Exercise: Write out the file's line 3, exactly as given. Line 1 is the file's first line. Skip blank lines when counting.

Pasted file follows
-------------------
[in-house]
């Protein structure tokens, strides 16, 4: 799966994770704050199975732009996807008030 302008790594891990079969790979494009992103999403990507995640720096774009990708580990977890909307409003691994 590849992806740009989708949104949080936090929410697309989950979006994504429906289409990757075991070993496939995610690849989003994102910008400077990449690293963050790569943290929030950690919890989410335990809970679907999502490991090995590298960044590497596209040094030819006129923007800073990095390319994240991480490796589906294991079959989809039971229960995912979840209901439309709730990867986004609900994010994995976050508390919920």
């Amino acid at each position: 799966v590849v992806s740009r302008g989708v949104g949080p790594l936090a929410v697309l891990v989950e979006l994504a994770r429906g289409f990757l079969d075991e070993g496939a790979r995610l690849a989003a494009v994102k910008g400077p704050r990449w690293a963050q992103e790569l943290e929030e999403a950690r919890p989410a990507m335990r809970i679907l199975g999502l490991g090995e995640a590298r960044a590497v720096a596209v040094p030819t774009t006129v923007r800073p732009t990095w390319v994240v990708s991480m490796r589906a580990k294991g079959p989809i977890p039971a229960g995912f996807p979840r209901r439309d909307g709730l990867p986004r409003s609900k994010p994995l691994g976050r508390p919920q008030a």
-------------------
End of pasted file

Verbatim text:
């Amino acid at each position: 799966v590849v992806s740009r302008g989708v949104g949080p790594l936090a929410v697309l891990v989950e979006l994504a994770r429906g289409f990757l079969d075991e070993g496939a790979r995610l690849a989003a494009v994102k910008g400077p704050r990449w690293a963050q992103e790569l943290e929030e999403a950690r919890p989410a990507m335990r809970i679907l199975g999502l490991g090995e995640a590298r960044a590497v720096a596209v040094p030819t774009t006129v923007r800073p732009t990095w390319v994240v990708s991480m490796r589906a580990k294991g079959p989809i977890p039971a229960g995912f996807p979840r209901r439309d909307g709730l990867p986004r409003s609900k994010p994995l691994g976050r508390p919920q008030a």